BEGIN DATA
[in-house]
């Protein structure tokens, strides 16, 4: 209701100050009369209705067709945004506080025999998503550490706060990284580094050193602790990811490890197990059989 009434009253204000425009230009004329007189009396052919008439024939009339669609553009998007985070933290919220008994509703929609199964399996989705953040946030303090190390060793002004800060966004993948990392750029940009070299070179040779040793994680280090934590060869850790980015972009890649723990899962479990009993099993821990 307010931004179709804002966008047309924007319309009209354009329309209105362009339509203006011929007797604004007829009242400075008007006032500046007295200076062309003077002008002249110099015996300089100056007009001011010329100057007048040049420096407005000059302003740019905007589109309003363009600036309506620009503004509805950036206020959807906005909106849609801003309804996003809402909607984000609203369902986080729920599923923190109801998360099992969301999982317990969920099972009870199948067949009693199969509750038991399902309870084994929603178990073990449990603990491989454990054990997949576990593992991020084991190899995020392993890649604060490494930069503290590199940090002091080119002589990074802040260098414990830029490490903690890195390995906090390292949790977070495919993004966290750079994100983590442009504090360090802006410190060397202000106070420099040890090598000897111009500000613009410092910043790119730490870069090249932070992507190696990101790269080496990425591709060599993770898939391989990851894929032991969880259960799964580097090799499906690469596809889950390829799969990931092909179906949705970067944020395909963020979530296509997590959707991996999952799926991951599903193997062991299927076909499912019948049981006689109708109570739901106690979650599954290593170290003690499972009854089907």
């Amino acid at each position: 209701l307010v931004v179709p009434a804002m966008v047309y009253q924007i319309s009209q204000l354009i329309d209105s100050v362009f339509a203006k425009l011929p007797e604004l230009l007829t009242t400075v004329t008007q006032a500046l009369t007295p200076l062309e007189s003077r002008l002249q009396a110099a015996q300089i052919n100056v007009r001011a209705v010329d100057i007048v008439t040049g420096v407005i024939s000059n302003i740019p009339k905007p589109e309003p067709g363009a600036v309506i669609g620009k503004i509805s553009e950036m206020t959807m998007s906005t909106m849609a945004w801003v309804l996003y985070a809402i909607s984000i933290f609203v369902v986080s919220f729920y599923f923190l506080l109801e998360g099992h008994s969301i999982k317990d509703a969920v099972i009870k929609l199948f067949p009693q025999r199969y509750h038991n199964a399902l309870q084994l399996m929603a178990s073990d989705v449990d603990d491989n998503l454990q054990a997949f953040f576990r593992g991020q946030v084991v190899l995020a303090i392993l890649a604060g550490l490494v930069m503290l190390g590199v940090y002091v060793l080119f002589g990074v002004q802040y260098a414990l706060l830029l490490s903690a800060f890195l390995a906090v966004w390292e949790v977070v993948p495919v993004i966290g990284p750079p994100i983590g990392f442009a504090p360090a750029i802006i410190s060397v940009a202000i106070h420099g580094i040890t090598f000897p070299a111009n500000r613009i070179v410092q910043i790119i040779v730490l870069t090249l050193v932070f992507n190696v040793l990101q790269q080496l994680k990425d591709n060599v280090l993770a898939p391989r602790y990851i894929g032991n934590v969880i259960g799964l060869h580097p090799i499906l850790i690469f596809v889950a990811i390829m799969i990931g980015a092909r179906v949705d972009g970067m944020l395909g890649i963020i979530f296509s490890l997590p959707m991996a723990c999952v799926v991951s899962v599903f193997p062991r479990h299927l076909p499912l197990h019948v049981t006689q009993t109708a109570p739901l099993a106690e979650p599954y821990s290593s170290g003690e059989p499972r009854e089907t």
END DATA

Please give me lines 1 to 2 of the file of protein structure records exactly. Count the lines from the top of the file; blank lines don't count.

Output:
[in-house]
């Protein structure tokens, strides 16, 4: 209701100050009369209705067709945004506080025999998503550490706060990284580094050193602790990811490890197990059989 009434009253204000425009230009004329007189009396052919008439024939009339669609553009998007985070933290919220008994509703929609199964399996989705953040946030303090190390060793002004800060966004993948990392750029940009070299070179040779040793994680280090934590060869850790980015972009890649723990899962479990009993099993821990 307010931004179709804002966008047309924007319309009209354009329309209105362009339509203006011929007797604004007829009242400075008007006032500046007295200076062309003077002008002249110099015996300089100056007009001011010329100057007048040049420096407005000059302003740019905007589109309003363009600036309506620009503004509805950036206020959807906005909106849609801003309804996003809402909607984000609203369902986080729920599923923190109801998360099992969301999982317990969920099972009870199948067949009693199969509750038991399902309870084994929603178990073990449990603990491989454990054990997949576990593992991020084991190899995020392993890649604060490494930069503290590199940090002091080119002589990074802040260098414990830029490490903690890195390995906090390292949790977070495919993004966290750079994100983590442009504090360090802006410190060397202000106070420099040890090598000897111009500000613009410092910043790119730490870069090249932070992507190696990101790269080496990425591709060599993770898939391989990851894929032991969880259960799964580097090799499906690469596809889950390829799969990931092909179906949705970067944020395909963020979530296509997590959707991996999952799926991951599903193997062991299927076909499912019948049981006689109708109570739901106690979650599954290593170290003690499972009854089907």